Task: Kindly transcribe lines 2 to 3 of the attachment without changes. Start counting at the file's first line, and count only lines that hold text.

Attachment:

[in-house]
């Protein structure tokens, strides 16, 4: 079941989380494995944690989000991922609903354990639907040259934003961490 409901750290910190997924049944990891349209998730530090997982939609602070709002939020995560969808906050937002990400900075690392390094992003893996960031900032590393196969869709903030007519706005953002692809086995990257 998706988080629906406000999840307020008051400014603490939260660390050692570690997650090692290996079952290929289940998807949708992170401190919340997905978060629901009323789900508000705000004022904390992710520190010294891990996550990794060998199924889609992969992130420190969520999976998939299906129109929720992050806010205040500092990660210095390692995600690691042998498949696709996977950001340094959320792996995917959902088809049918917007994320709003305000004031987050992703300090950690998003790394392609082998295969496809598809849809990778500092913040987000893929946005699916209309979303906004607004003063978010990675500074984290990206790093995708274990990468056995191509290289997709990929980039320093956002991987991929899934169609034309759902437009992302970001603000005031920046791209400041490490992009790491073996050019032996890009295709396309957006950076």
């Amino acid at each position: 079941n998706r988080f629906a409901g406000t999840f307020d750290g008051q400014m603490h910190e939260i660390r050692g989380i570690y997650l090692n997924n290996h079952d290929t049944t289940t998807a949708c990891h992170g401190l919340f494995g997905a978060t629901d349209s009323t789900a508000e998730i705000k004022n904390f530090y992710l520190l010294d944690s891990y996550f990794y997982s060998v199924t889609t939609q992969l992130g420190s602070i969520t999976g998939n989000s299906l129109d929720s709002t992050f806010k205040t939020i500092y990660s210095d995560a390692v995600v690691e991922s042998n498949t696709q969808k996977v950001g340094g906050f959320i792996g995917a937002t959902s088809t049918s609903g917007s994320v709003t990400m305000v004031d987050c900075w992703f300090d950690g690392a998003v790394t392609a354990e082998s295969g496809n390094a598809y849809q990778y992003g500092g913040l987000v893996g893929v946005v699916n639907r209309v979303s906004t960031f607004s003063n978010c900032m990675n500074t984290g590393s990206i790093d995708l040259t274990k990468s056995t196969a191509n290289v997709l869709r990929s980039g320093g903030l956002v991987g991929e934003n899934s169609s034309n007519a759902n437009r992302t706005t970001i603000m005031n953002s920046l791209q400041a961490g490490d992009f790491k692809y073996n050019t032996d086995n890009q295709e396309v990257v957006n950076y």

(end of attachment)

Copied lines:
């Protein structure tokens, strides 16, 4: 079941989380494995944690989000991922609903354990639907040259934003961490 409901750290910190997924049944990891349209998730530090997982939609602070709002939020995560969808906050937002990400900075690392390094992003893996960031900032590393196969869709903030007519706005953002692809086995990257 998706988080629906406000999840307020008051400014603490939260660390050692570690997650090692290996079952290929289940998807949708992170401190919340997905978060629901009323789900508000705000004022904390992710520190010294891990996550990794060998199924889609992969992130420190969520999976998939299906129109929720992050806010205040500092990660210095390692995600690691042998498949696709996977950001340094959320792996995917959902088809049918917007994320709003305000004031987050992703300090950690998003790394392609082998295969496809598809849809990778500092913040987000893929946005699916209309979303906004607004003063978010990675500074984290990206790093995708274990990468056995191509290289997709990929980039320093956002991987991929899934169609034309759902437009992302970001603000005031920046791209400041490490992009790491073996050019032996890009295709396309957006950076």
């Amino acid at each position: 079941n998706r988080f629906a409901g406000t999840f307020d750290g008051q400014m603490h910190e939260i660390r050692g989380i570690y997650l090692n997924n290996h079952d290929t049944t289940t998807a949708c990891h992170g401190l919340f494995g997905a978060t629901d349209s009323t789900a508000e998730i705000k004022n904390f530090y992710l520190l010294d944690s891990y996550f990794y997982s060998v199924t889609t939609q992969l992130g420190s602070i969520t999976g998939n989000s299906l129109d929720s709002t992050f806010k205040t939020i500092y990660s210095d995560a390692v995600v690691e991922s042998n498949t696709q969808k996977v950001g340094g906050f959320i792996g995917a937002t959902s088809t049918s609903g917007s994320v709003t990400m305000v004031d987050c900075w992703f300090d950690g690392a998003v790394t392609a354990e082998s295969g496809n390094a598809y849809q990778y992003g500092g913040l987000v893996g893929v946005v699916n639907r209309v979303s906004t960031f607004s003063n978010c900032m990675n500074t984290g590393s990206i790093d995708l040259t274990k990468s056995t196969a191509n290289v997709l869709r990929s980039g320093g903030l956002v991987g991929e934003n899934s169609s034309n007519a759902n437009r992302t706005t970001i603000m005031n953002s920046l791209q400041a961490g490490d992009f790491k692809y073996n050019t032996d086995n890009q295709e396309v990257v957006n950076y």